Frequently Asked Questions
Although a lender looks at your flow of income when you buy a home, there is no set income required to purchase. However, it is important to consider if you qualify for a loan depending on your credit score, DTI ratio, and down payment. All of these combined indicate to lenders how likely you are to pay back the money you borrow.
No one type of mortgage loan is superior to another or right for everyone. Multiple programs and options may be appropriate for you, so it’s crucial to discuss what is a possibility with your mortgage lender.
Many different items are needed to prove you can afford the mortgage and have the means to pay it back. Prepare to gather as much of the following:
- Income verification such as your last two years' tax returns, pay stubs, W-2s, and 1099s
- Driver’s license and Social Security card (or alternative ID)
- Bank statements, retirement and investment accounts, or gift letter (if using gift funds)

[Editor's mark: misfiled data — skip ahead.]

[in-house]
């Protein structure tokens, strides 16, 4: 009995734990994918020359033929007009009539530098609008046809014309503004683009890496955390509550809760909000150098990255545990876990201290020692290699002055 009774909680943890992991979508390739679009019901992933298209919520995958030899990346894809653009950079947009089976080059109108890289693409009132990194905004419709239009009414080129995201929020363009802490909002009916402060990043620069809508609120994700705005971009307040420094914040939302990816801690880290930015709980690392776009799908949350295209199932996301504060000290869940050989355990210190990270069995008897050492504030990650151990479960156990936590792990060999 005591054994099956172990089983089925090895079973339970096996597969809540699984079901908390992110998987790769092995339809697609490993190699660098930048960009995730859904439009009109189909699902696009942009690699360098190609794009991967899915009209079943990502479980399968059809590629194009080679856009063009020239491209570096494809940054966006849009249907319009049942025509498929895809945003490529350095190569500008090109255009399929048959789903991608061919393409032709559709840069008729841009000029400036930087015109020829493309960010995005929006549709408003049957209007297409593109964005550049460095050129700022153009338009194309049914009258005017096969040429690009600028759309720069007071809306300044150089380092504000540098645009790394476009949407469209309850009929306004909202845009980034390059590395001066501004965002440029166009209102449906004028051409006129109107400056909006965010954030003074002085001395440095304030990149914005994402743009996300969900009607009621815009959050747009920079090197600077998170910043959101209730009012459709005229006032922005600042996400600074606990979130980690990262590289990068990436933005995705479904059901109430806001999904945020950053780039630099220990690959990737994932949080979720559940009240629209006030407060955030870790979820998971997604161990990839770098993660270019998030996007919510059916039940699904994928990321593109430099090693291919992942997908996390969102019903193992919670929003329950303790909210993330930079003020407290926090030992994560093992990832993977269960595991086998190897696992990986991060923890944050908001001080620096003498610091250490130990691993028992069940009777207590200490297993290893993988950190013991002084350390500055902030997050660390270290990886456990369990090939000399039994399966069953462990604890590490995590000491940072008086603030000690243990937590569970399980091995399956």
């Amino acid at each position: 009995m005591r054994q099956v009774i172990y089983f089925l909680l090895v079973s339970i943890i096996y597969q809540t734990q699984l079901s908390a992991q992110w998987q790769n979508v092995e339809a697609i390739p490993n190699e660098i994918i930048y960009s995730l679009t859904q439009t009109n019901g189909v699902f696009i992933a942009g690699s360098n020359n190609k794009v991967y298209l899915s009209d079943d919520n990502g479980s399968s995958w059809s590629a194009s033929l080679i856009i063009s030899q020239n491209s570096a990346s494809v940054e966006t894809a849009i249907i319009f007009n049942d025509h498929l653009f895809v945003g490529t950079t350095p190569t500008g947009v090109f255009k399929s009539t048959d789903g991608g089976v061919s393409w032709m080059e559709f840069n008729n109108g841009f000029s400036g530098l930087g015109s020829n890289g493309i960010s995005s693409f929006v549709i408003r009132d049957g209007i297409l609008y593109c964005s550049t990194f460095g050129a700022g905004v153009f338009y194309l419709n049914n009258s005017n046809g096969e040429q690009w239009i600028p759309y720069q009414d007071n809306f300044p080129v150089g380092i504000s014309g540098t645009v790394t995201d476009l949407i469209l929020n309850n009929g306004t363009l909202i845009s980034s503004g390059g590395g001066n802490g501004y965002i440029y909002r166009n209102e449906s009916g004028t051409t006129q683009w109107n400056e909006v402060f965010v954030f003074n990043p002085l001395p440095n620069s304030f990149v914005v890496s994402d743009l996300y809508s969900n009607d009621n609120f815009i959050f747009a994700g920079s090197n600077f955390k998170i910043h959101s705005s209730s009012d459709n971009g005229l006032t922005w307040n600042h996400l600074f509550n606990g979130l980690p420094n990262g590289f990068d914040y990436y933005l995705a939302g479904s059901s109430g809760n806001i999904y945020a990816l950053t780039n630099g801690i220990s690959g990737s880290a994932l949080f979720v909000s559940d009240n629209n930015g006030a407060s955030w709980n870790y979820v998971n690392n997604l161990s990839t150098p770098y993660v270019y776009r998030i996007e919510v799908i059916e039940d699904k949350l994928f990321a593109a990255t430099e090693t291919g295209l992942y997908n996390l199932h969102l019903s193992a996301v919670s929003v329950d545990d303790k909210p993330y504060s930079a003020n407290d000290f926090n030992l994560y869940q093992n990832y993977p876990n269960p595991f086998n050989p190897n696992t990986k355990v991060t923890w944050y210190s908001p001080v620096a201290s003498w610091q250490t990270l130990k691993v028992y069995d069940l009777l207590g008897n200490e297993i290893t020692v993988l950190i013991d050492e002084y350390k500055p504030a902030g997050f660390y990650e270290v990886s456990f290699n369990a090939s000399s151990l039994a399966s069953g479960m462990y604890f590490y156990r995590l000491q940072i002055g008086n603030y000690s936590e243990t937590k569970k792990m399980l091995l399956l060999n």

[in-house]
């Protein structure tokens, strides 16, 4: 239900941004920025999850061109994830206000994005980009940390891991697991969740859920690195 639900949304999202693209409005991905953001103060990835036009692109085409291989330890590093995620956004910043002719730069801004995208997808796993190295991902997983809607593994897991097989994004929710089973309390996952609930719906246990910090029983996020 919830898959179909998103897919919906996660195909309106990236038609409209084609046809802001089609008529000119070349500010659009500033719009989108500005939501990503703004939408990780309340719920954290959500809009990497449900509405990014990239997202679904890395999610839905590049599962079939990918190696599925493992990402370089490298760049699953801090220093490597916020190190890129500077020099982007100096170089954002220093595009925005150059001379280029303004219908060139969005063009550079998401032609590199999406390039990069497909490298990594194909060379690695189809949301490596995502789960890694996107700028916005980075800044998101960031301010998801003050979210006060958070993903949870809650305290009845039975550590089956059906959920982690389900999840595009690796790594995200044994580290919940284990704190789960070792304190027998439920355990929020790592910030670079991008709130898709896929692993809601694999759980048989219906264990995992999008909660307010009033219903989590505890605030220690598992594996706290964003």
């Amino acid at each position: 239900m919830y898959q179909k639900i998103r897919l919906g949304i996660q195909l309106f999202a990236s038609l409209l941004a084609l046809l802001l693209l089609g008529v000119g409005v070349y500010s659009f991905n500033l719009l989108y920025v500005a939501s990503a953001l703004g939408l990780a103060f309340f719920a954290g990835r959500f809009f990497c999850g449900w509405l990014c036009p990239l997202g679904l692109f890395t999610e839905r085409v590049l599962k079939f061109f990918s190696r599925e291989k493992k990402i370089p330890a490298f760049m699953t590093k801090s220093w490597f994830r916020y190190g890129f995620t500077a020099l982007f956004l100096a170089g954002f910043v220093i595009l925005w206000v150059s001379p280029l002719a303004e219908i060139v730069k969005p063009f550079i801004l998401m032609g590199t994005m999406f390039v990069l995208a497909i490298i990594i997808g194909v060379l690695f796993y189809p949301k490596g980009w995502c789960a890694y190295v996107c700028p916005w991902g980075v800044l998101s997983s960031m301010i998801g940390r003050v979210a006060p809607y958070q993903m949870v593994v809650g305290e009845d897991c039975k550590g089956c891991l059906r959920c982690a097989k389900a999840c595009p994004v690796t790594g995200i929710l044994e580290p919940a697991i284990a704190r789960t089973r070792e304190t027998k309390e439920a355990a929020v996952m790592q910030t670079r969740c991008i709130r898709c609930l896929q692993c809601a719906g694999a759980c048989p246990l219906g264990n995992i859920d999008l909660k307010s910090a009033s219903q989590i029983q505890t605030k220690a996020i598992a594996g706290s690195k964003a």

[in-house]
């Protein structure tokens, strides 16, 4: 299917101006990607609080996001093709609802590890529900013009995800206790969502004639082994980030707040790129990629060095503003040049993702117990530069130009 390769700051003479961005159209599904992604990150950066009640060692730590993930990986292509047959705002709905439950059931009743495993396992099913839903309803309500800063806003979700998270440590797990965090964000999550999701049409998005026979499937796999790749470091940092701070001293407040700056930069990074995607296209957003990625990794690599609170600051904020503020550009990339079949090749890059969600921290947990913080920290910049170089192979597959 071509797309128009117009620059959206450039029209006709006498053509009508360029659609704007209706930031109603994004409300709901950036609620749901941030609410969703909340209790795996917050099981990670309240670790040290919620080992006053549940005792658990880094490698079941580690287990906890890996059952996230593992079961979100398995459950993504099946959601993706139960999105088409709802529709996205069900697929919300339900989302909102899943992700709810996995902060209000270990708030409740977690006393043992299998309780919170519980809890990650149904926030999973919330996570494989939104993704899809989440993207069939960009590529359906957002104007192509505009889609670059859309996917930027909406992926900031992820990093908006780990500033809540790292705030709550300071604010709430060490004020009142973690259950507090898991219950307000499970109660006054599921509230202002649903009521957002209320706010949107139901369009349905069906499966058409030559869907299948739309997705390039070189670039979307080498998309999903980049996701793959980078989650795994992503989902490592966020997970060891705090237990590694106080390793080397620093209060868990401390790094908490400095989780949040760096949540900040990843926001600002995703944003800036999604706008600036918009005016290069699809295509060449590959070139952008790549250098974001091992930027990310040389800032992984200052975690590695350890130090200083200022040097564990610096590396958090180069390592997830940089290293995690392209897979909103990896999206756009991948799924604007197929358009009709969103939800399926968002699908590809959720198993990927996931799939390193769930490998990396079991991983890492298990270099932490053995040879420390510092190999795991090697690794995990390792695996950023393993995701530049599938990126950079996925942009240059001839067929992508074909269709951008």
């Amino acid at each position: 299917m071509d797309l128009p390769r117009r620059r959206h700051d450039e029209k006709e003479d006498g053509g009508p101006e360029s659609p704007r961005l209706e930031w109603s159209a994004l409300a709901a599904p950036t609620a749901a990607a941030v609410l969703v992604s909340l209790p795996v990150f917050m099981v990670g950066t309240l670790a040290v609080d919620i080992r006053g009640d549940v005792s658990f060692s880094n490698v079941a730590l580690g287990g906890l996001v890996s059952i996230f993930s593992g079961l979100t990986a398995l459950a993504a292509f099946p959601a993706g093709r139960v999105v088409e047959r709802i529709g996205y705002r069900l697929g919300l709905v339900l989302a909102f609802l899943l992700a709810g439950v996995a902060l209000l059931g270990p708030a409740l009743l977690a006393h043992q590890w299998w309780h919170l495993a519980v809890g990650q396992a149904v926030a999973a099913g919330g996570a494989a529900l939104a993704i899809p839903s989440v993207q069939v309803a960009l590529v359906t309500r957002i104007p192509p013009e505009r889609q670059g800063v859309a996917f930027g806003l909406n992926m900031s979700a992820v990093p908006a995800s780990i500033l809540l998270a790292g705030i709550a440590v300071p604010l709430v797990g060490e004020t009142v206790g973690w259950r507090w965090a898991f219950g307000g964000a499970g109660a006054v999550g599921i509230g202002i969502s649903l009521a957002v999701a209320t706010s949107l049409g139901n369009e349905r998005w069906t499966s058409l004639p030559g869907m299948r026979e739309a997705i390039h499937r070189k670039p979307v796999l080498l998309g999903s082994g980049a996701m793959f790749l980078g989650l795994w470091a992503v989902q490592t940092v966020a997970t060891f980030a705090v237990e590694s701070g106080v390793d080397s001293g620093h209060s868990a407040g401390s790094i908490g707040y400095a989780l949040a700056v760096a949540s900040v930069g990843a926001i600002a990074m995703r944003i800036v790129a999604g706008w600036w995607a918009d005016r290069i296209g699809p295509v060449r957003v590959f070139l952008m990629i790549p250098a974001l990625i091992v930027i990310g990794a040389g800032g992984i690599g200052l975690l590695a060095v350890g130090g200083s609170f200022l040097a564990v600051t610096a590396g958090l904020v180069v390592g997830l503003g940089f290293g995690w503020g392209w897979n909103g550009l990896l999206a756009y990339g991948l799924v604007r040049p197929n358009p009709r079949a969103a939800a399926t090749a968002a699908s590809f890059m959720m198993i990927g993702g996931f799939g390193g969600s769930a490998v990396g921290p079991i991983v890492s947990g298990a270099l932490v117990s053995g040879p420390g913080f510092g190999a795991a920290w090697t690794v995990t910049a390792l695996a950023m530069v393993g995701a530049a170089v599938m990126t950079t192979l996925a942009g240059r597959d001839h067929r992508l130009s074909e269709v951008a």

The term “closing costs” refers to all the expenses the buyers must pay before their loan is completed. This includes a number of fees, such as appraisal origination, attorney, recording title fees, and more. The lender must provide the buyer with a Loan Estimate of closing costs, which can vary significantly. Expect to pay around two to three percent of the home’s price in closing costs.
Depending on your type of loan, it is possible that your monthly payments will change. Future rate adjustments will apply to you if your plan changes based on the market. Even with a fixed-rate loan, your total monthly payment can still change due to property taxes and insurance expenses.